Michael Walzer on Howard Zinn


Posted to www.marxmail.org on May 31, 2004


Speaking of Howard Zinn, I should mention that Dissent Magazine has an attack on him by the Editor Michael Walzer. This was something that first appeared on the web a month or so ago and was answered here and there at the time. For example, 7 Oaks has a good retort at: http://www.sevenoaksmag.com/commentary/06_zinn.html.


I do think there are some additional points that can be made, especially in light of Gitlin's attack on Nader in the same issue. The two articles fall within the purview of "policing the left", something that Dissent Magazine has been doing for decades now.


A word or two might be in order about Walzer. He is a member in good standing of the cruise-missile left who has developed an extremely tortured defense of intervention in Iraq, as opposed to the more outright bellicosity of his collaborators at Dissent, Paul Berman and Kenan Makiya. As a theoretician of "just wars", Walzer takes an almost Talmudic approach to killing the dirty Baathist enemy:


"But now that we are fighting it, I hope that we win it and that the Iraqi regime collapses quickly. I will not march to stop the war while Saddam is still standing, for that would strengthen his tyranny at home and make him, once again, a threat to all his neighbors."


I am quite sure that when he was penning these words, a John Philip Sousa march was playing in the background. This combination of Pecksniffian moral posturing and imperialist bombast has been honed to perfection at Dissent Magazine. I am sure that scholars of future generations will study it just as some scholars study William Henry Seward today. This is imperialist apologetics at its gory best.


Turning to Walzer's attack on Zinn, the first thing you will notice by reading between the lines is its affinity with Gitlin's piece. Walzer writes:


Zinn omits the real choices our left ancestors faced and the true pathos, and drama, of their decisions. In fact, most Populists cheered Bryan and voted for him because he shared their enemies and their vision of a producers' republic. Unlike Zinn, they grasped the dilemma of third parties in the American electoral system, which Richard Hofstadter likened to honeybees, "once they have stung, they die." And to bewail the fact that liberal Democrats saw an advantage to supporting rights for unions and minorities is a stunning feat of historical naiveté. Short of revolution, a strategic alliance with one element of "the Establishment" is the only way social movements ever make lasting changes in law and public policy.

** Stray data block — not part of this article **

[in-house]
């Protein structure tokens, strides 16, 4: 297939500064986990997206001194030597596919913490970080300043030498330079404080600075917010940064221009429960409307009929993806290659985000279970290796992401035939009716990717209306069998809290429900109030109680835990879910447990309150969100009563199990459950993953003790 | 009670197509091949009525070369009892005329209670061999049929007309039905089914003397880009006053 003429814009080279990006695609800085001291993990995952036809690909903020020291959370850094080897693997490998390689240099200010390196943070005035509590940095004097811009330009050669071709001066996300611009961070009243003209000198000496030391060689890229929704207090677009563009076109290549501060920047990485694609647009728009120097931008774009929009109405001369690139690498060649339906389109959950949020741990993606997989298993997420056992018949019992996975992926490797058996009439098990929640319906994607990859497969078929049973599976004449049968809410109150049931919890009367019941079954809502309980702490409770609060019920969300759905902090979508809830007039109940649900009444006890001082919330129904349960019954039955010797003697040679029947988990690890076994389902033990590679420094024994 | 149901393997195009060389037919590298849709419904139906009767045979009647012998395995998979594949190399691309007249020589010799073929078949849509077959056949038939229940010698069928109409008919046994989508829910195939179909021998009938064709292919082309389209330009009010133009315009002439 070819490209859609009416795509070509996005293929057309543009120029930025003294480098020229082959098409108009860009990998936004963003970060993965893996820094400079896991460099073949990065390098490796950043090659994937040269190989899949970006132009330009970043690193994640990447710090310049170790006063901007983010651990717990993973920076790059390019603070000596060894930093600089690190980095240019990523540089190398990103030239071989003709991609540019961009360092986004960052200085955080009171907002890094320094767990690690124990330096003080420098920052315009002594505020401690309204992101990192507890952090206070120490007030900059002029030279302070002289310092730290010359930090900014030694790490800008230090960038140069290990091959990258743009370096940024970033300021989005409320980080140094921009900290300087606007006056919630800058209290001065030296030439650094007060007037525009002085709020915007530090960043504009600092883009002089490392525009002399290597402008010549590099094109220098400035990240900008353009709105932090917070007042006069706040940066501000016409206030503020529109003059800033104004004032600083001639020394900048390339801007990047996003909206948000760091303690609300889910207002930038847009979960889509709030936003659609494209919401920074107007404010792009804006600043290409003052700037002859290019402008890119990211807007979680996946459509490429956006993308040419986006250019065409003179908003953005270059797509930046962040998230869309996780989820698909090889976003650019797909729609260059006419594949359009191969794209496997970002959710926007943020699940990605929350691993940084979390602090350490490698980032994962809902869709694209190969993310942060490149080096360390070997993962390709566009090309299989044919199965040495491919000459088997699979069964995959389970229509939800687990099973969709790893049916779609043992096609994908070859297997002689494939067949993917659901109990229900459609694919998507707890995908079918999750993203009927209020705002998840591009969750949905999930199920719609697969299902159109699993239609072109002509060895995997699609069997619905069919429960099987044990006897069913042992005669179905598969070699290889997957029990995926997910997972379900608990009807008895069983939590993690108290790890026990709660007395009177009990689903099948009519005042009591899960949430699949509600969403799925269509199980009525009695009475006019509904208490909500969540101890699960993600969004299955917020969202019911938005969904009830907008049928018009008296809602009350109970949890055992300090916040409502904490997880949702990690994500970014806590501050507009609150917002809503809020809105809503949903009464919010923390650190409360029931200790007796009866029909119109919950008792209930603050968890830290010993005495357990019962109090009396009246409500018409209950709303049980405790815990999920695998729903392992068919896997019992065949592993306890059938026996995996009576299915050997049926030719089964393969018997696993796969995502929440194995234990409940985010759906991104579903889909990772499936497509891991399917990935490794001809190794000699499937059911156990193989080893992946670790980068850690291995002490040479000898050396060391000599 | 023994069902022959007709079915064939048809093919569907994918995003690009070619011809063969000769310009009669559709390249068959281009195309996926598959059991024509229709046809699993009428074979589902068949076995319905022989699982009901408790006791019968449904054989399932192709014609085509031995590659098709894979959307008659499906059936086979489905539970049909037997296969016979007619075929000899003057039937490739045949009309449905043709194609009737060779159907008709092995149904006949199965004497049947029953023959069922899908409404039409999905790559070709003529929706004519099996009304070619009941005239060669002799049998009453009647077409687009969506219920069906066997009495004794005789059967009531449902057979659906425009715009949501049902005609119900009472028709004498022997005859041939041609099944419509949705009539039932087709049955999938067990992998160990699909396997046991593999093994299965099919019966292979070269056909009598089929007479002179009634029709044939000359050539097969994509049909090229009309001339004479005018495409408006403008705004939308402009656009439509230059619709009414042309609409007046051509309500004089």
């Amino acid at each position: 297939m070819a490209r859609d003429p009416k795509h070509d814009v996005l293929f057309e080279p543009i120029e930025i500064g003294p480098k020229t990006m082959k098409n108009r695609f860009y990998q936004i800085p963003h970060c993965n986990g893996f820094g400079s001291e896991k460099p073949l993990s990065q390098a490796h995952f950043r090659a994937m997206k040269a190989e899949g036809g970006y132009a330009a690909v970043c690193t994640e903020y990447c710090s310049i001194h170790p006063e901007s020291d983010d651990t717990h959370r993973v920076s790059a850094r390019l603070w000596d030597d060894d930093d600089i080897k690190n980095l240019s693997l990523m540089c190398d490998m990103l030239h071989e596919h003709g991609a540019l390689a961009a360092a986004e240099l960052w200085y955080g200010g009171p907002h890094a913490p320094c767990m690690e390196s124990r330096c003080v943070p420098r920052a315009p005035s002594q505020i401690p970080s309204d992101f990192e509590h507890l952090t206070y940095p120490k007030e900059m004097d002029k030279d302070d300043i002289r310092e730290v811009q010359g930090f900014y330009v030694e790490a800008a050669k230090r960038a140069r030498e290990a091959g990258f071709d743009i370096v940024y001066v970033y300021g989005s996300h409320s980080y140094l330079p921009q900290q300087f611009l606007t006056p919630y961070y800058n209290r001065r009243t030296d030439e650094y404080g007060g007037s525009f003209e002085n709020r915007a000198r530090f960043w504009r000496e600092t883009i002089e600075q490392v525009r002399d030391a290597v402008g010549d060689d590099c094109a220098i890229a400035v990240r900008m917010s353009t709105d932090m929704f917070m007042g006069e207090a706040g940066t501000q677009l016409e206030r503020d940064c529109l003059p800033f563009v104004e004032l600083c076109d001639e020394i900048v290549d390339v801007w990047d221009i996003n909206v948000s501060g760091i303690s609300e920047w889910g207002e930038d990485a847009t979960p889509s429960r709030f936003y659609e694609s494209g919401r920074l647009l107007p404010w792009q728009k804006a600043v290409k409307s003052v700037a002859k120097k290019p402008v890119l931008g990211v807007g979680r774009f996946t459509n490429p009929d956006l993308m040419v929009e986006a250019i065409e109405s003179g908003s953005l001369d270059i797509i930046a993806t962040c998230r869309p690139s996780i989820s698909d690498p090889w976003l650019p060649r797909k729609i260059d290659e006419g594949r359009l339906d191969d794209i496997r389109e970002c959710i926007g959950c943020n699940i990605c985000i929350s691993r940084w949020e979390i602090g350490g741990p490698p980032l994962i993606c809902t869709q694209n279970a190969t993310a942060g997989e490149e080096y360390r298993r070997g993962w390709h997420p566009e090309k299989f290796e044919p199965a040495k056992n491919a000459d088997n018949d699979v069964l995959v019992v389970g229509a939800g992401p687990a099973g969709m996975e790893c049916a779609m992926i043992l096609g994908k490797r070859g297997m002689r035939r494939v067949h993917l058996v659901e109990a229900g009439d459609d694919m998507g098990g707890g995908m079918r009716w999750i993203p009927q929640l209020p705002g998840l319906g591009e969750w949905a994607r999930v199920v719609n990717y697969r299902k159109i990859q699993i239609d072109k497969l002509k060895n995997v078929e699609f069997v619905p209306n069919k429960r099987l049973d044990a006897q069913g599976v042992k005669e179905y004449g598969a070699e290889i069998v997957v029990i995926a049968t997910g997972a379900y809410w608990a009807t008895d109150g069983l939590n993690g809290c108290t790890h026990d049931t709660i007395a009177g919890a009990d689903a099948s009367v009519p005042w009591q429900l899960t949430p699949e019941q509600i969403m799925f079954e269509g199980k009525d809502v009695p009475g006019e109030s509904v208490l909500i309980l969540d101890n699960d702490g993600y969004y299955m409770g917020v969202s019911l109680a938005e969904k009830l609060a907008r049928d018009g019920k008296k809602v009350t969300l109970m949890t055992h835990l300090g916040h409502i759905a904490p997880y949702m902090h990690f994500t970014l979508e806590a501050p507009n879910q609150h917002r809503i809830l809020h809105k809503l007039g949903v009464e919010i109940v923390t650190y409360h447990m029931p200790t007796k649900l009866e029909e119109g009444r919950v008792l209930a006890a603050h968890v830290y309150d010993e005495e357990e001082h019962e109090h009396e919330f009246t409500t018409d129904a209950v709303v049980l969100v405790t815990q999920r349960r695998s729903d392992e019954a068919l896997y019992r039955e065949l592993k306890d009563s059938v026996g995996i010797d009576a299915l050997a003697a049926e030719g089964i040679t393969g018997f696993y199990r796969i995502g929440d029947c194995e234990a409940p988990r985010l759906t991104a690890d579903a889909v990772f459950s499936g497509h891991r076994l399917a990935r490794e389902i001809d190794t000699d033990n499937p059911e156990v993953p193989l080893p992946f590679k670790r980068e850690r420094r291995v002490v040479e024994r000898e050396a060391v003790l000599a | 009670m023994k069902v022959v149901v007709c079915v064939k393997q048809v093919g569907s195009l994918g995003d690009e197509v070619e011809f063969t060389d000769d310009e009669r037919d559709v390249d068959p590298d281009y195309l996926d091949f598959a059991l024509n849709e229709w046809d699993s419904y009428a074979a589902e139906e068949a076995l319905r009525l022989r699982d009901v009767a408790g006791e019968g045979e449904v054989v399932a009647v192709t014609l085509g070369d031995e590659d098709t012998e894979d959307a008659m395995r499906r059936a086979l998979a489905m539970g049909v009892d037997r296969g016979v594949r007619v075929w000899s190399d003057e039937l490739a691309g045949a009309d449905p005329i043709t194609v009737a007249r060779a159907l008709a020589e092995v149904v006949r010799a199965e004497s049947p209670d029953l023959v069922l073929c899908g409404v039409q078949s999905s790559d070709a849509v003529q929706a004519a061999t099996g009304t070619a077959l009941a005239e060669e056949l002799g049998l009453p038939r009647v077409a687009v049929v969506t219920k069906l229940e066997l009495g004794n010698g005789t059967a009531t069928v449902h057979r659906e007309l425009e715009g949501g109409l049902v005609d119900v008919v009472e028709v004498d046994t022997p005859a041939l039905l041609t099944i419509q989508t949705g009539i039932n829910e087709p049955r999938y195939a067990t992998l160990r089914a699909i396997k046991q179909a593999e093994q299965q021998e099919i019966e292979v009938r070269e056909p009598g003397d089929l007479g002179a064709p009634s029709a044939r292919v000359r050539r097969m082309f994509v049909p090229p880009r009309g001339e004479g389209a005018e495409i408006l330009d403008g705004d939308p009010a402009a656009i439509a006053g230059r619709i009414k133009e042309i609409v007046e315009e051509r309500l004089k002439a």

In other words, American society is a kind of Platonic ideal in which nothing strays from the perfection of the two-party system, which was with us yesterday and will be with us tomorrow and forever. Or as they say in the Book of Ecclesiastes: "To every thing there is a season, and a time to every purpose under the heaven."


The message really is that it is futile to run against the Democratic Party, which is not as bad as the Republicans but can achieve electoral victory. About ten years ago a term was coined to describe this sense of limited options. It was "TINA", or "There is no alternative" (to capitalism.) For people like Gitlin and Walzer, it is really TINACP: "there is no alternative to capitalist politics."


The interesting thing, of course, is that despite Zinn's support for Kerry this year, he still gets mud flung at him because his history of the USA is replete with examples of Democratic Party treachery, including that which occured during FDR's presidency, a kind of Golden Age for social democrats like Walzer.


Walzer seems particularly miffed that FDR would be depicted as a warmonger in Zinn's book: